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Reading: Self-Made Monsters: Agency, Monstrosity, and Queerness in Poppy Z. Brite’s Gothic Horror

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Self-Made Monsters: Agency, Monstrosity, and Queerness in Poppy Z. Brite’s Gothic Horror

Author:

Evan Hayles Gledhill

University of Reading, GB
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Abstract

Poppy Z. Brite’s gothic horror fiction is chiefly populated by the odd, the excluded, the queer. This article explores the relationships between queerness, normativity, and the body in Brite’s gothic fictions through Adrienne Rich’s concept of “compulsory heterosexuality” and Robert McRure and Alison Kafer’s extensions of this analysis into “compulsory ablebodiedness.” In Brite’s gothic tales queerness is often aligned with physical anomaly - both naturally occurring such as albinism, and preternatural such as a vampires’ fangs. Those most likely to come to harm, or cause harm, are those who seek to enforce their standards upon others, perhaps to normalize the abnormal body, or demand access to a queer space. Brite not only acknowledges the social dynamics identified by McRuer and Kafer, but also celebrates their potential. The monster is not a monster because of what they are, but because of what they do and how they do it, and often because of what has been done to them.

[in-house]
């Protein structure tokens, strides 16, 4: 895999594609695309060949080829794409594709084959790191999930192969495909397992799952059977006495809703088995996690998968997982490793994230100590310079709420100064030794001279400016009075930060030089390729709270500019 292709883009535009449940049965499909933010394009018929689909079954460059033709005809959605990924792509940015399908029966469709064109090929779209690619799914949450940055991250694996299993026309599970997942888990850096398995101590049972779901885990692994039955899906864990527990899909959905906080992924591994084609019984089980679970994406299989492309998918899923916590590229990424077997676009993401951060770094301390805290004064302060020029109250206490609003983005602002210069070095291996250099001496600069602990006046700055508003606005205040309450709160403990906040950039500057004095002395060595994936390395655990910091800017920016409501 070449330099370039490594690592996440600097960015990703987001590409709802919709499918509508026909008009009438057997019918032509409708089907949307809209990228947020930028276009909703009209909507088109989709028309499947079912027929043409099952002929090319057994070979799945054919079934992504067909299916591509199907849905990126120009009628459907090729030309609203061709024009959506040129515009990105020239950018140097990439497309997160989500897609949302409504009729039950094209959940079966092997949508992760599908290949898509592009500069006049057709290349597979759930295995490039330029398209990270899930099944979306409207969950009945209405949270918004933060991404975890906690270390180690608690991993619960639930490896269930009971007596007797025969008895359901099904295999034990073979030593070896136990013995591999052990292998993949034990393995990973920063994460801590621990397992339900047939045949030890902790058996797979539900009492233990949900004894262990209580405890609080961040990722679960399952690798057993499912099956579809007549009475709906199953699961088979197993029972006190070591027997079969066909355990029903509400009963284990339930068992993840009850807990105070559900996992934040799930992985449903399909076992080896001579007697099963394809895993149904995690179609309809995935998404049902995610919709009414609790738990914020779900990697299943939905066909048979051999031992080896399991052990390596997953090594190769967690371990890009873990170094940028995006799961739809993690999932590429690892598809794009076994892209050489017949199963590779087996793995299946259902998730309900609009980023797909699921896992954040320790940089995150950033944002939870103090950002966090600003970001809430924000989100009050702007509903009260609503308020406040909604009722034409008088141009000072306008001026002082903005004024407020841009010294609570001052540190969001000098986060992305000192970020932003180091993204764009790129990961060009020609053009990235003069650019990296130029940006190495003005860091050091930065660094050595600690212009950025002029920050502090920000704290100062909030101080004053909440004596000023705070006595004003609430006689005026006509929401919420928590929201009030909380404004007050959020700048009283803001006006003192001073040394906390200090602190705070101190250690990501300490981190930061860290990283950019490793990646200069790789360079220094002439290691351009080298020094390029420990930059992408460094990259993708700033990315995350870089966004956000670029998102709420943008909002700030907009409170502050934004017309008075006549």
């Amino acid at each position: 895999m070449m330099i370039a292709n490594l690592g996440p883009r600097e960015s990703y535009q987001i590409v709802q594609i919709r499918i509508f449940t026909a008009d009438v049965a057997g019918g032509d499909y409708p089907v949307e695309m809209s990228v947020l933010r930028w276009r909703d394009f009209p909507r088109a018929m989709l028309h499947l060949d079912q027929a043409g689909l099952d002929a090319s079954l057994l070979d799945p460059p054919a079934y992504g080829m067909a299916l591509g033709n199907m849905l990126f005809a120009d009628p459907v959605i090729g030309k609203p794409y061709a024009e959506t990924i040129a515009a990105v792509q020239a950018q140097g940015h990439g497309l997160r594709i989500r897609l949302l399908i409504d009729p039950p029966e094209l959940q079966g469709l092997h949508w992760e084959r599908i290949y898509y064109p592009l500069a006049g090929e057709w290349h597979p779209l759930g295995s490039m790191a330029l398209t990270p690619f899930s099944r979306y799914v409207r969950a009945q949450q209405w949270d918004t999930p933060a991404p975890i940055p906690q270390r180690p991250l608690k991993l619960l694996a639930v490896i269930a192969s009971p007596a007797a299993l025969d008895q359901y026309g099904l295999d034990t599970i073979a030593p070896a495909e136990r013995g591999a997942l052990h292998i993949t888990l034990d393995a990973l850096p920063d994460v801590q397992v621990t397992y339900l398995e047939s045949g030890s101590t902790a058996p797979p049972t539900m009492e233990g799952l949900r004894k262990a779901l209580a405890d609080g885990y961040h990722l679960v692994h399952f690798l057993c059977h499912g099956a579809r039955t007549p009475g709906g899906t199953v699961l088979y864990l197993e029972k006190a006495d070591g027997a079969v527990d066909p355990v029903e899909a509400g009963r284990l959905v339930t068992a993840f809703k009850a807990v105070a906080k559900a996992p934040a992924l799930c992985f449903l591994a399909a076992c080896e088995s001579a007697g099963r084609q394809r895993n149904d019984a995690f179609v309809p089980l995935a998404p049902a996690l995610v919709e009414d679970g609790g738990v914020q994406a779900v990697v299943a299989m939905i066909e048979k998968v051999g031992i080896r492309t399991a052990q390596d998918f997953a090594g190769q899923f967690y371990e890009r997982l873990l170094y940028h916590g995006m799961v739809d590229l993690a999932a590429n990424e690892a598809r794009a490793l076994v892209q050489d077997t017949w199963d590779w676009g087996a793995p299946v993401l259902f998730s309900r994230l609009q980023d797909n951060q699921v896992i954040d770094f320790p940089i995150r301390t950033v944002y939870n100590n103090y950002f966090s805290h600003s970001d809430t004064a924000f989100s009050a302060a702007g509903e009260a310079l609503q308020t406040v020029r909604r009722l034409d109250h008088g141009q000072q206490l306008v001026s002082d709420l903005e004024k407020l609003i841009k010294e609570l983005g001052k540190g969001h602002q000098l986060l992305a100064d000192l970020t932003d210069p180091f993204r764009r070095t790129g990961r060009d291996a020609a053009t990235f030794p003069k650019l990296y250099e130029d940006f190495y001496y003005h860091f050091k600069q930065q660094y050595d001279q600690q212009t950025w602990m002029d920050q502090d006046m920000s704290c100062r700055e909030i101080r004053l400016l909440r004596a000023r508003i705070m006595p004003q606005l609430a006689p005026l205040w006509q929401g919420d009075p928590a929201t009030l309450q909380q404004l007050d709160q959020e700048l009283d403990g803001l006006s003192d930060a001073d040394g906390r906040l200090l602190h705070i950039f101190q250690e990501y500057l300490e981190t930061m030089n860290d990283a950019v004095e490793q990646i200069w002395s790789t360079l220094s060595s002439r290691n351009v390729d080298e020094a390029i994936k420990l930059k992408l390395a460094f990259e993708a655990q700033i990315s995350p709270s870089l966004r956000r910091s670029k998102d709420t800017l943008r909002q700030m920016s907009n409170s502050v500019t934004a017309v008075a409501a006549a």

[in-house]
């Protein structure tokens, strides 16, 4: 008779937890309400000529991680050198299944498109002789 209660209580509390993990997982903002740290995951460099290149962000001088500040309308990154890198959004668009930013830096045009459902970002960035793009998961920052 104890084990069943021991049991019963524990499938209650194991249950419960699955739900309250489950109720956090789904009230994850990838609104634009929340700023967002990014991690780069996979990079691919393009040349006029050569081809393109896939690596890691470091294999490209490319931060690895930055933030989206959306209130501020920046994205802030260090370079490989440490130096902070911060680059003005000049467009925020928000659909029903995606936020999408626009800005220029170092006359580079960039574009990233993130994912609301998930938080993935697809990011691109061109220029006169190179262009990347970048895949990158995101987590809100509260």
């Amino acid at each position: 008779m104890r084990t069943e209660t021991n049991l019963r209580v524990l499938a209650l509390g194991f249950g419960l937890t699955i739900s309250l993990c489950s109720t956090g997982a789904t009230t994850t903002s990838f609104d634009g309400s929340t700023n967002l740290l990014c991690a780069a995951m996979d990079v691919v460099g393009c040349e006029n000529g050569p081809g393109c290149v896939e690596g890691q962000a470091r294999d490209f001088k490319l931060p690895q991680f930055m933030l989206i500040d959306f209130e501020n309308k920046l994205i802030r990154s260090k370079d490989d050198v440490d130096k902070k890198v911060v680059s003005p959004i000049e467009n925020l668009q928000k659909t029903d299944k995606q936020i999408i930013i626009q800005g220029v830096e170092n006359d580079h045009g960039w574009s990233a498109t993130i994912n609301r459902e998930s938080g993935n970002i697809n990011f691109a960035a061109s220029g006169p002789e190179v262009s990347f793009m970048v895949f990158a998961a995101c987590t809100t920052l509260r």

How to Cite: Hayles Gledhill, E., 2019. Self-Made Monsters: Agency, Monstrosity, and Queerness in Poppy Z. Brite’s Gothic Horror. Studies in Gothic Fiction, 6(1), pp.30–41. DOI: http://doi.org/10.18573/sgf.17
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Published on 20 Jan 2019.
Peer Reviewed

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